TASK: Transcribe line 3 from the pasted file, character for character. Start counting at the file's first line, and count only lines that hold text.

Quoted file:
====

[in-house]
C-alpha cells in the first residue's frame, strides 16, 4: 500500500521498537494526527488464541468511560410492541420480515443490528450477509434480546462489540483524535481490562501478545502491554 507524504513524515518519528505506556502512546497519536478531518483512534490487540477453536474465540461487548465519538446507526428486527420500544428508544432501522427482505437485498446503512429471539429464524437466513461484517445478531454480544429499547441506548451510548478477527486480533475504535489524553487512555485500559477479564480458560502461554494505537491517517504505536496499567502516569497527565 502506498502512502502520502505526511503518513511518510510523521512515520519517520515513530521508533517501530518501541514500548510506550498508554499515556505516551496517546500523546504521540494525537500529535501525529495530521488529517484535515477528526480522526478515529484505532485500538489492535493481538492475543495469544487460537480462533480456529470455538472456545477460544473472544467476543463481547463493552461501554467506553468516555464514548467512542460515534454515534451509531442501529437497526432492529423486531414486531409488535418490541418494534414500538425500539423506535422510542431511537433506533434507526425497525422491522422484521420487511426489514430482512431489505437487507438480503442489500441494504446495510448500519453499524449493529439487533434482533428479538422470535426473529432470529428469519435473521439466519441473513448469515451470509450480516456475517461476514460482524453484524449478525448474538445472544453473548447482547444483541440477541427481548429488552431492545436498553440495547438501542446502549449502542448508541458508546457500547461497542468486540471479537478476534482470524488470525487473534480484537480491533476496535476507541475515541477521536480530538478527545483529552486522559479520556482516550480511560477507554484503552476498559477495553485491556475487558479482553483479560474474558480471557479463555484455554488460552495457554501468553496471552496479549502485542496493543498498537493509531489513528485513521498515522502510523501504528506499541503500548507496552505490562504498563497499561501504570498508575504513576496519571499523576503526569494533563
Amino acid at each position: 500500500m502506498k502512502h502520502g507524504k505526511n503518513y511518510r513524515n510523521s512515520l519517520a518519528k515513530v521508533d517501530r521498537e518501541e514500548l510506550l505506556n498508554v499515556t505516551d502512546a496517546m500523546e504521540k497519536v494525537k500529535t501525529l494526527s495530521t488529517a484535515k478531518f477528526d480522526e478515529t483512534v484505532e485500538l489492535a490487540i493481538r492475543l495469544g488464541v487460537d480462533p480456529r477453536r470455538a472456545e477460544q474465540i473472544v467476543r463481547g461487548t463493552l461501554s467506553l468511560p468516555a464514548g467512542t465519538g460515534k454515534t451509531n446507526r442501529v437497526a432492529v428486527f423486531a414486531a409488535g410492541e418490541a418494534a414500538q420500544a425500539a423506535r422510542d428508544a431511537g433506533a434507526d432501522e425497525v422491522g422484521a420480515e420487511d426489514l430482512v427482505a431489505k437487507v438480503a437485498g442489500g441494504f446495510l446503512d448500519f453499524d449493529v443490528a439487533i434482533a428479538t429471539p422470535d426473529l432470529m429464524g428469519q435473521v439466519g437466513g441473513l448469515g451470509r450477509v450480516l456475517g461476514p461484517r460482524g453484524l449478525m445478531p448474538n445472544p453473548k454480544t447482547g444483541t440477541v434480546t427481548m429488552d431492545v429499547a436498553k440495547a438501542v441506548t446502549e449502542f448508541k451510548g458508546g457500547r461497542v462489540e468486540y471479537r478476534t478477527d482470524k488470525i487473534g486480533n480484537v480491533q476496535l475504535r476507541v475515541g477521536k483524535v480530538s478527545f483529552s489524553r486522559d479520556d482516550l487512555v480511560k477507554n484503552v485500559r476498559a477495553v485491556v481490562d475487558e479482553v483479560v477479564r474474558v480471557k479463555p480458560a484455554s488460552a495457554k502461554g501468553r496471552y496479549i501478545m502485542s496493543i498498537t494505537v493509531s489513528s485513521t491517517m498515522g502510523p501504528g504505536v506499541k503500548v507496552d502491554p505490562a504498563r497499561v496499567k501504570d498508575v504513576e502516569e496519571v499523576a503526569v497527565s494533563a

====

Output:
Amino acid at each position: 500500500m502506498k502512502h502520502g507524504k505526511n503518513y511518510r513524515n510523521s512515520l519517520a518519528k515513530v521508533d517501530r521498537e518501541e514500548l510506550l505506556n498508554v499515556t505516551d502512546a496517546m500523546e504521540k497519536v494525537k500529535t501525529l494526527s495530521t488529517a484535515k478531518f477528526d480522526e478515529t483512534v484505532e485500538l489492535a490487540i493481538r492475543l495469544g488464541v487460537d480462533p480456529r477453536r470455538a472456545e477460544q474465540i473472544v467476543r463481547g461487548t463493552l461501554s467506553l468511560p468516555a464514548g467512542t465519538g460515534k454515534t451509531n446507526r442501529v437497526a432492529v428486527f423486531a414486531a409488535g410492541e418490541a418494534a414500538q420500544a425500539a423506535r422510542d428508544a431511537g433506533a434507526d432501522e425497525v422491522g422484521a420480515e420487511d426489514l430482512v427482505a431489505k437487507v438480503a437485498g442489500g441494504f446495510l446503512d448500519f453499524d449493529v443490528a439487533i434482533a428479538t429471539p422470535d426473529l432470529m429464524g428469519q435473521v439466519g437466513g441473513l448469515g451470509r450477509v450480516l456475517g461476514p461484517r460482524g453484524l449478525m445478531p448474538n445472544p453473548k454480544t447482547g444483541t440477541v434480546t427481548m429488552d431492545v429499547a436498553k440495547a438501542v441506548t446502549e449502542f448508541k451510548g458508546g457500547r461497542v462489540e468486540y471479537r478476534t478477527d482470524k488470525i487473534g486480533n480484537v480491533q476496535l475504535r476507541v475515541g477521536k483524535v480530538s478527545f483529552s489524553r486522559d479520556d482516550l487512555v480511560k477507554n484503552v485500559r476498559a477495553v485491556v481490562d475487558e479482553v483479560v477479564r474474558v480471557k479463555p480458560a484455554s488460552a495457554k502461554g501468553r496471552y496479549i501478545m502485542s496493543i498498537t494505537v493509531s489513528s485513521t491517517m498515522g502510523p501504528g504505536v506499541k503500548v507496552d502491554p505490562a504498563r497499561v496499567k501504570d498508575v504513576e502516569e496519571v499523576a503526569v497527565s494533563a